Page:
B&I, can you give the link to the mcdonald posts that you mentioned, i would like to read the most updated ckd info, thanks.

Personally, i am starting a ckd diet. I dont care if it is unhealthy, i would rather feel like crap and look good, we all would.

Just curious, has anyone out here done a ckd and lost alot of muscle. Assuming you didn't screw the diet and training up.

I would like to hear some ckd horror stories, just so i can see the bad that goes with all the good stuff i hear about ckd's.

Also, what about cardio schedules, what would be the optimal cardio schedule while on a ckd to retain mass and get lean. I hear on monday is good because it will help get you back into ketosis, should another session be added?

Jane
04-21-2002, 06:33 PM
Originally posted by Blood&Iron

Same thing will happen even in ketosis, which is the reason for the common recommendation that 75% of calories come from fat, and only 25% come from protein. Ketosis has no inherent advantage in terms of preserving muscle mass unless you are severely restricting calories.

Right. Sorry, I was assuming that in order to get into ketosis, the person would be following the standard 75/25 breakdown.

Blood&Iron
04-21-2002, 06:56 PM
Originally posted by the_hall
B&I, can you give the link to the mcdonald posts that you mentioned, i would like to read the most updated ckd info, thanks.

Well, I just did a brief search. You can dig around yourself if you really want to find out what he currently thinks. Anyways, here's something anyway:

I think this is probably close to what he currently thinks:
http://groups.google.com/groups?q=Lyle+McDonald+ketogenic+dieting+group:misc.fitness.weights&hl=en&selm=3AF19ABA.FF064A4C%40onr.com&rnum=5

Excerpt from his book, which he prefaces by pointing out some mistakes:
http://groups.google.com/groups?q=Lyle+McDonald+ketogenic+dieting+group:misc.fitness.weights&hl=en&selm=3C8F8D2F.86B83FF5%40onr.com&rnum=3

Article that I think is fairly outdated:
http://www.thinkmuscle.com/articles/mcdonald/training-on-ketogenic-diet.htm

Tryska
04-21-2002, 11:03 PM
why would ketosis only preserve muscle mass at severely restricted calories?

Bigmofo
04-21-2002, 11:15 PM
Hey I just finished a ckd diet, I think the diet was great. Lost 21 pounds on 11 weeks I guess I lost some muscle also.. body fat right now its around 10-11% wanted to get single digits, but I am starting exams and I can afford making the examsn on ketosis. The diet was fine, food was easy to find and make, my lifts suckecd but I didnt care, was able to lose weight without doing too much carbio ( I wouldnt recomend this while on a CKD), no sugar cravings, and carb-up days were really fun :). I honestly have to disagree with almos everything on Severe tied's article, honestly I think the article was one of the worsts articles I have read here.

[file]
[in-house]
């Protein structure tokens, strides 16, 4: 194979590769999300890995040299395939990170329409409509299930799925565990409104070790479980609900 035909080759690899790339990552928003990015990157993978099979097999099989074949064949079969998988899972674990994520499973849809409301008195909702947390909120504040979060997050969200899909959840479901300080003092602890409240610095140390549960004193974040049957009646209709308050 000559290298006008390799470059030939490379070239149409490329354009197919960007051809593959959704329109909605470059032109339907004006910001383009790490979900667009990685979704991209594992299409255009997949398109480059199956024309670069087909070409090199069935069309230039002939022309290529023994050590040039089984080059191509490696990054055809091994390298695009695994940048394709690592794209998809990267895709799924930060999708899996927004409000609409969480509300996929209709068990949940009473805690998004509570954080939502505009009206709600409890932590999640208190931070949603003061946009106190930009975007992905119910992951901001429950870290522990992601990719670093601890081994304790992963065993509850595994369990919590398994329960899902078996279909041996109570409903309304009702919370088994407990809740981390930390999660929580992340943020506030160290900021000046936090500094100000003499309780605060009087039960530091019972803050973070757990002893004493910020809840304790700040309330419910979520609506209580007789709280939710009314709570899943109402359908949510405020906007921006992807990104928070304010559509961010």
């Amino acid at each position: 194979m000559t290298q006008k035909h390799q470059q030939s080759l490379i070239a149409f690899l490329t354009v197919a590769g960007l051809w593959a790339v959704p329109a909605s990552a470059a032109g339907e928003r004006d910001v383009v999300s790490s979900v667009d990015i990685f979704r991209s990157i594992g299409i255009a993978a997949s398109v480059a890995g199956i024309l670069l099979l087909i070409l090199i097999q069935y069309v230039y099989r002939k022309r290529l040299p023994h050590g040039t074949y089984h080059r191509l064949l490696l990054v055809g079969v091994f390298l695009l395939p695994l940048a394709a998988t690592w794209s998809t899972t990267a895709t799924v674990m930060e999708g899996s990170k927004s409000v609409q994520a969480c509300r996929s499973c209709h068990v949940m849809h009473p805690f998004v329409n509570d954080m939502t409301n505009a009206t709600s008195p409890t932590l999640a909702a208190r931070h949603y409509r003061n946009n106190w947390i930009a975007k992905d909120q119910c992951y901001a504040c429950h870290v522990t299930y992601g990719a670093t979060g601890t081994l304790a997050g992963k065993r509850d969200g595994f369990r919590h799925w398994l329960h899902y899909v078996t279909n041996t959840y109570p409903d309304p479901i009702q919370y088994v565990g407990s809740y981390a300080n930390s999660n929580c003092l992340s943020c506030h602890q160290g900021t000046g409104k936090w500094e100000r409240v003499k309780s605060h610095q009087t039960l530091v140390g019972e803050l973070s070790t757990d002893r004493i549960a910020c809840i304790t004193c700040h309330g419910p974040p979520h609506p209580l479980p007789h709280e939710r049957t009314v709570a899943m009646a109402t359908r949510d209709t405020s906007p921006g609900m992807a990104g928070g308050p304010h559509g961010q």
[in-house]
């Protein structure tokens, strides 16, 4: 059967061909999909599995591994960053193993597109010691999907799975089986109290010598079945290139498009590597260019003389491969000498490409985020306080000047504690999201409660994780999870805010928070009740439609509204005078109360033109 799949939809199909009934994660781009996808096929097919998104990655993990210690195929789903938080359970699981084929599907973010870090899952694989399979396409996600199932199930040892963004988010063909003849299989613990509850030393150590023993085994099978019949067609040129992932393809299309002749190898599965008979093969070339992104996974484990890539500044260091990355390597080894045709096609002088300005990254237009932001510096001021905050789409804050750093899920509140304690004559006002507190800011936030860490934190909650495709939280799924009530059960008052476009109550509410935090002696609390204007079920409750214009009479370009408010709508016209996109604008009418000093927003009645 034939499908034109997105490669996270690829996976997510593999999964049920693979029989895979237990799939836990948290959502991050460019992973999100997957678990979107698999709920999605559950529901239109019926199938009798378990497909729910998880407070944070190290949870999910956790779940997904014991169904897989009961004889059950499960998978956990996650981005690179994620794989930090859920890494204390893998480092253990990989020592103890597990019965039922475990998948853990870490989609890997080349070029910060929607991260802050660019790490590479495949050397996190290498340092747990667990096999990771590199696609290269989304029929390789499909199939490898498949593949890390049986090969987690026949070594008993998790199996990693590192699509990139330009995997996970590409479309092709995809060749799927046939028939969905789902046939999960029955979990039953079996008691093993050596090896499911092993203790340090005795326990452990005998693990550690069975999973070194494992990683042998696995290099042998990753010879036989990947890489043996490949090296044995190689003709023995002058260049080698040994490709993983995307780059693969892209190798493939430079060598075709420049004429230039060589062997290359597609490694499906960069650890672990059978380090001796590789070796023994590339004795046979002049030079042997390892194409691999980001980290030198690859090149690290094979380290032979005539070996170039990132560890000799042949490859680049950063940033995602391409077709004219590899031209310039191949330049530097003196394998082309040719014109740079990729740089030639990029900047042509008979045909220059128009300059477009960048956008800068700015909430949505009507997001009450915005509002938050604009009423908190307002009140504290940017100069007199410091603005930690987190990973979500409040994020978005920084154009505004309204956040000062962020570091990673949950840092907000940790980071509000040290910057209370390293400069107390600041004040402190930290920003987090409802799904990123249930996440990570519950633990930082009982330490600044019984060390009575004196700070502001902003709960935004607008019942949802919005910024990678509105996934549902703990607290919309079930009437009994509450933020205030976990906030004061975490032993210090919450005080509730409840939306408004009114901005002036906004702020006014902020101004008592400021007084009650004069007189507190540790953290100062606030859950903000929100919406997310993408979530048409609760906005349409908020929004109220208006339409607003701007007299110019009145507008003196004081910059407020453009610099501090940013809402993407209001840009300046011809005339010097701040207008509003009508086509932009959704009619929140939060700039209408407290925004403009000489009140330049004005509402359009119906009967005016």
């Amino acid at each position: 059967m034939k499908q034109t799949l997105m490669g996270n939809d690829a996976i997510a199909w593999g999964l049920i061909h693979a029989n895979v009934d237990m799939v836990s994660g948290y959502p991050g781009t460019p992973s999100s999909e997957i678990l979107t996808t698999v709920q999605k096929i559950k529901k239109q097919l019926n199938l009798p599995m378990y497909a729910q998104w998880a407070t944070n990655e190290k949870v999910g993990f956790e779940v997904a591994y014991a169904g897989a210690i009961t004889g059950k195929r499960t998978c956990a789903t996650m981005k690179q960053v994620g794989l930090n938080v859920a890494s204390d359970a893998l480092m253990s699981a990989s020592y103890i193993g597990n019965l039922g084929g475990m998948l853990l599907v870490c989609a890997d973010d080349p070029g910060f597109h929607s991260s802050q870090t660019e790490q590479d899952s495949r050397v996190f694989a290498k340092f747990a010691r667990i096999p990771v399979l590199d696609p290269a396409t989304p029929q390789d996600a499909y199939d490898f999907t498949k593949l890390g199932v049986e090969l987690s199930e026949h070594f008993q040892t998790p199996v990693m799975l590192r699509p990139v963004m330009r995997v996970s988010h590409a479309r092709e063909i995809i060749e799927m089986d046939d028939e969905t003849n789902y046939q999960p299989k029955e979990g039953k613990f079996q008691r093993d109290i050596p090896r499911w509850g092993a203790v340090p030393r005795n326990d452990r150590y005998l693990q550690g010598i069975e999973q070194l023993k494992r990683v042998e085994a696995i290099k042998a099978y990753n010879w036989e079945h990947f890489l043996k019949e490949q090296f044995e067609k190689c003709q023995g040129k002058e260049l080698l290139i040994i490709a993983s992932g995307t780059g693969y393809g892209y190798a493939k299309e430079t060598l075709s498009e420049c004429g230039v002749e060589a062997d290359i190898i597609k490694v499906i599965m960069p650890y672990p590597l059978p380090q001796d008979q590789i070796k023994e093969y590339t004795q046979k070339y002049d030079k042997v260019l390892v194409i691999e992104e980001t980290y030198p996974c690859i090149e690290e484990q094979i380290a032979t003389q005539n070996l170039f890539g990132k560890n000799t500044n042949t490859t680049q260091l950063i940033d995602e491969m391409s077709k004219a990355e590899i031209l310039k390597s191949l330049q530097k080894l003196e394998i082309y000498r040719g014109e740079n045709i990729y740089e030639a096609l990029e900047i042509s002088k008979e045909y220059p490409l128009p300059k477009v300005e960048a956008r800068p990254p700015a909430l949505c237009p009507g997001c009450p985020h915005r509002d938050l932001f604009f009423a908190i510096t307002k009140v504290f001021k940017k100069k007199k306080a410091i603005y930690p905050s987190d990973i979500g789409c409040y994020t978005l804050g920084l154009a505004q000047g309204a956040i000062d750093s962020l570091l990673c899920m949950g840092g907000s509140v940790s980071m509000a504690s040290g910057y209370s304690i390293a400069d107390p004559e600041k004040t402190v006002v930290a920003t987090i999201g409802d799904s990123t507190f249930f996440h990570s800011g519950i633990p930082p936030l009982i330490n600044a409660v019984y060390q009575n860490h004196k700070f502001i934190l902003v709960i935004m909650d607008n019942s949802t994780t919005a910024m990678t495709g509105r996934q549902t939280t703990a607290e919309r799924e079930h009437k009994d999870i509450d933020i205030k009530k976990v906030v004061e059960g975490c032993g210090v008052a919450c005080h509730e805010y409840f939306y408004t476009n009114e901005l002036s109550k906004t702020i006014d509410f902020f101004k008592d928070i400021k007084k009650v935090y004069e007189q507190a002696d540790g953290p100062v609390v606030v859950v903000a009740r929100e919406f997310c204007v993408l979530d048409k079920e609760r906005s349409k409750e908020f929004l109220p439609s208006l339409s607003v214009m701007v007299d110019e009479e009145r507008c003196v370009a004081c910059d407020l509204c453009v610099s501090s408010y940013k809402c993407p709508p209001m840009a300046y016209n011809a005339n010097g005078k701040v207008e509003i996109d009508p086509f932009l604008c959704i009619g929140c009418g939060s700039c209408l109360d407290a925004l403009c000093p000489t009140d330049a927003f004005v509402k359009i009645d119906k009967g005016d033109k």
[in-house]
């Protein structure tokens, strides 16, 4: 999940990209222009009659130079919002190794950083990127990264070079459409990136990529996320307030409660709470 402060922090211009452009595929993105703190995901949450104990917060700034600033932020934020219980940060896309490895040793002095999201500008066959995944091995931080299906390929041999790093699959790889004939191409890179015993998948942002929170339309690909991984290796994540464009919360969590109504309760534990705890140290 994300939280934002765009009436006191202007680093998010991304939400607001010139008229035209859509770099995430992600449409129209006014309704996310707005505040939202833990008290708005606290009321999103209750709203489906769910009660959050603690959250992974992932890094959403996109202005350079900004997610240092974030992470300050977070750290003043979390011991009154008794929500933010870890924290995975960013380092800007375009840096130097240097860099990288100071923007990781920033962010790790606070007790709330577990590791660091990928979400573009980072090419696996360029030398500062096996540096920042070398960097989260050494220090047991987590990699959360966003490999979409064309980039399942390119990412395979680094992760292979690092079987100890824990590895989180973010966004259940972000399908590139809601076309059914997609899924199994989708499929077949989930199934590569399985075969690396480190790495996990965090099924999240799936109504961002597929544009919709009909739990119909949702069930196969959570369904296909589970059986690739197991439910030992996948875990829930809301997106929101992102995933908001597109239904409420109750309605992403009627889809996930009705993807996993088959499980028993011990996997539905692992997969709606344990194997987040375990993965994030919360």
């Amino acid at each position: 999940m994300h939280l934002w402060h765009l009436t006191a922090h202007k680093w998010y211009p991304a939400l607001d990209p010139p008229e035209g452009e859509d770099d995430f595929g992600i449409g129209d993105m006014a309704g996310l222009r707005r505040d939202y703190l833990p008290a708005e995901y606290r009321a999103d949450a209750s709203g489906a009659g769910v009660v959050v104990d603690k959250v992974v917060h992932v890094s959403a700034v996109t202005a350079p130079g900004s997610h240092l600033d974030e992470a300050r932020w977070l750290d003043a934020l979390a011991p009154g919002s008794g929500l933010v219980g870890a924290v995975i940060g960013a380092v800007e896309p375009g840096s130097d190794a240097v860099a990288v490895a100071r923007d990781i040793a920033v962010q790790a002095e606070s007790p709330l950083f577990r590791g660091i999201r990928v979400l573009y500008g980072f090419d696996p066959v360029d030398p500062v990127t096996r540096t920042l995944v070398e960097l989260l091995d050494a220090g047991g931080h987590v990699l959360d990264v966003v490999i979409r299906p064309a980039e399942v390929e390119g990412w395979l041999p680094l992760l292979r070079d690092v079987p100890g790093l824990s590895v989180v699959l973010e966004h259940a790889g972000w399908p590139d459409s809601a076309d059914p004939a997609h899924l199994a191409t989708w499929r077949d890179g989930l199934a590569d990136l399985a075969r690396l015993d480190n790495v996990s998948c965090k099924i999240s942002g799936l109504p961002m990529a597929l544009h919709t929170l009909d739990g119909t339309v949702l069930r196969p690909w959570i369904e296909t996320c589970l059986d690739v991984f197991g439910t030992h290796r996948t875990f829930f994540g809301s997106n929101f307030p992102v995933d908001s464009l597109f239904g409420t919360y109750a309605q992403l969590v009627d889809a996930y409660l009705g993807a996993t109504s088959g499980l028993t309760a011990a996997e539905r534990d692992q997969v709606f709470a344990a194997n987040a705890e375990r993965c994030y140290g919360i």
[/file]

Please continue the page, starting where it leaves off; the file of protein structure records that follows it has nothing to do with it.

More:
EMan
04-21-2002, 11:54 PM
I'm doing a low carb, med fat (only good fats) high protein diet and it's working like magic. I could swear I've put on some muscle even. I feel great, digestion is great, I have TONS of energy and pump hard in the gym.

The only carbs I eat are from veggies, milk once-twice a week, and apple one-twice a week and whatever carbs are in walnuts and pecans.

I try to do a carbup meal every 1-2 weeks. I'm not in ketosis because of the very high protein intake.

Maki Riddington
04-22-2002, 11:26 AM
Originally posted by Blood&Iron


To answer your initial question, I have used CKDs several times in the past with decent results, although they blunted appetite to such a significant degree that I ended up essentially starving myself. The thought of eating was generally repellent. My carb-ups were also severely flawed insofar as I did not limit fat intake. I used the Body Opus training schedule and generally felt quite nauseated and tired during my training sessions. EC is the only thing that got me through them. I much prefer having carbs, and even if you are avoiding them, I'd still have some post-workout.

*** The diet works well for losing fat. Thats about it. Everything you just said I experienced as well.
I'm trying to figure out what my "cutting" cycle will be revolving around now?

Maki Riddington
04-22-2002, 11:29 AM
Originally posted by Bigmofo
I honestly have to disagree with almos everything on Severe tied's article, honestly I think the article was one of the worsts articles I have read here.

*** Why, because you disagree with everything mentioned?
Why don't you write one up sometime.
Yes, I'm aware that we're all entitled to an opinion.......

the_hall
04-22-2002, 06:45 PM
maki...do you belive that a ckd will presevre muscle also, you said you think it is only good for losing fat?

bigmofo, how much muscle did you lose bro? are you positive you lost muscle while on the ckd and was it signifigant? how often did you carb up?

Paul Stagg